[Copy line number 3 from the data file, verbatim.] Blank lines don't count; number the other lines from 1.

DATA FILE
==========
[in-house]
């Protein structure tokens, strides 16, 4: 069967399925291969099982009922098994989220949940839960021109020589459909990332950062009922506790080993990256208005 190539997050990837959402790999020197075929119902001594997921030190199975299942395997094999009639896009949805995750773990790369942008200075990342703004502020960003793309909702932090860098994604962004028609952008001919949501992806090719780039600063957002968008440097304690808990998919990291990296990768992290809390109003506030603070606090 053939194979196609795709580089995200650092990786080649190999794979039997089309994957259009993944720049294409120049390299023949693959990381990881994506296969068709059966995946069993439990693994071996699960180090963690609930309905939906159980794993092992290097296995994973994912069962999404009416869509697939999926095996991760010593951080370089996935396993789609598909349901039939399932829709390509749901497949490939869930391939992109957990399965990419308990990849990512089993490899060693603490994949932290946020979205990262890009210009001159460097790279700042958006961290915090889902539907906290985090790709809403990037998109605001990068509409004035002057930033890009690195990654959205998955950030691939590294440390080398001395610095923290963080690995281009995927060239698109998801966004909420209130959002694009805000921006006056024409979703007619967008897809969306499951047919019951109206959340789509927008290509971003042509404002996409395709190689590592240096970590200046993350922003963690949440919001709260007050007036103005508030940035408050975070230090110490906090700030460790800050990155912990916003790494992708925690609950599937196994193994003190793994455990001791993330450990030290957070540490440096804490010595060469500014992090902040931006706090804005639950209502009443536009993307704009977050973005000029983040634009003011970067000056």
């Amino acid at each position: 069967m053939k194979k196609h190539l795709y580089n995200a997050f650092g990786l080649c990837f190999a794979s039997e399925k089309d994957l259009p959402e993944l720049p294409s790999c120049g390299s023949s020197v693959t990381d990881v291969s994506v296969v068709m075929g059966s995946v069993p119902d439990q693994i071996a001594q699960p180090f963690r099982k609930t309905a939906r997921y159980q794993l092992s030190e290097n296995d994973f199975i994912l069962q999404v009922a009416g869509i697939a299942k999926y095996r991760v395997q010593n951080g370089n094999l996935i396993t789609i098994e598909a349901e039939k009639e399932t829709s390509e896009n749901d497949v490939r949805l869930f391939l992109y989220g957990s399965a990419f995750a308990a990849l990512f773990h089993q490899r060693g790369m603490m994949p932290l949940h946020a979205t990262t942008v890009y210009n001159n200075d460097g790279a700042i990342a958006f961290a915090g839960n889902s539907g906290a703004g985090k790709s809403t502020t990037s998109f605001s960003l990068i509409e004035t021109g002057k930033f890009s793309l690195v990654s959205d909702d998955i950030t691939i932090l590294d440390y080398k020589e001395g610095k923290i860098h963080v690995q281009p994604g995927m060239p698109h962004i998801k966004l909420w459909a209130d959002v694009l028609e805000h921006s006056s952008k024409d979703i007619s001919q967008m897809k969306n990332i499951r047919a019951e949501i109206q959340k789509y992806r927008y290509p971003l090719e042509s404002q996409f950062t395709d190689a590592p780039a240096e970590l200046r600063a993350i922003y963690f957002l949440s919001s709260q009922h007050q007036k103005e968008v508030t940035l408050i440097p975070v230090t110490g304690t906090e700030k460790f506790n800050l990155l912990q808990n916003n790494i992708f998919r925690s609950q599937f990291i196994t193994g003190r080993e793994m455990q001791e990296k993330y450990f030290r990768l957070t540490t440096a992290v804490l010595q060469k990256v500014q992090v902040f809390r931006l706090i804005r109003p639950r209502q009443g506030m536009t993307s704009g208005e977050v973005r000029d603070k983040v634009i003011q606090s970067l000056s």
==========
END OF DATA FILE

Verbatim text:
């Amino acid at each position: 069967m053939k194979k196609h190539l795709y580089n995200a997050f650092g990786l080649c990837f190999a794979s039997e399925k089309d994957l259009p959402e993944l720049p294409s790999c120049g390299s023949s020197v693959t990381d990881v291969s994506v296969v068709m075929g059966s995946v069993p119902d439990q693994i071996a001594q699960p180090f963690r099982k609930t309905a939906r997921y159980q794993l092992s030190e290097n296995d994973f199975i994912l069962q999404v009922a009416g869509i697939a299942k999926y095996r991760v395997q010593n951080g370089n094999l996935i396993t789609i098994e598909a349901e039939k009639e399932t829709s390509e896009n749901d497949v490939r949805l869930f391939l992109y989220g957990s399965a990419f995750a308990a990849l990512f773990h089993q490899r060693g790369m603490m994949p932290l949940h946020a979205t990262t942008v890009y210009n001159n200075d460097g790279a700042i990342a958006f961290a915090g839960n889902s539907g906290a703004g985090k790709s809403t502020t990037s998109f605001s960003l990068i509409e004035t021109g002057k930033f890009s793309l690195v990654s959205d909702d998955i950030t691939i932090l590294d440390y080398k020589e001395g610095k923290i860098h963080v690995q281009p994604g995927m060239p698109h962004i998801k966004l909420w459909a209130d959002v694009l028609e805000h921006s006056s952008k024409d979703i007619s001919q967008m897809k969306n990332i499951r047919a019951e949501i109206q959340k789509y992806r927008y290509p971003l090719e042509s404002q996409f950062t395709d190689a590592p780039a240096e970590l200046r600063a993350i922003y963690f957002l949440s919001s709260q009922h007050q007036k103005e968008v508030t940035l408050i440097p975070v230090t110490g304690t906090e700030k460790f506790n800050l990155l912990q808990n916003n790494i992708f998919r925690s609950q599937f990291i196994t193994g003190r080993e793994m455990q001791e990296k993330y450990f030290r990768l957070t540490t440096a992290v804490l010595q060469k990256v500014q992090v902040f809390r931006l706090i804005r109003p639950r209502q009443g506030m536009t993307s704009g208005e977050v973005r000029d603070k983040v634009i003011q606090s970067l000056s």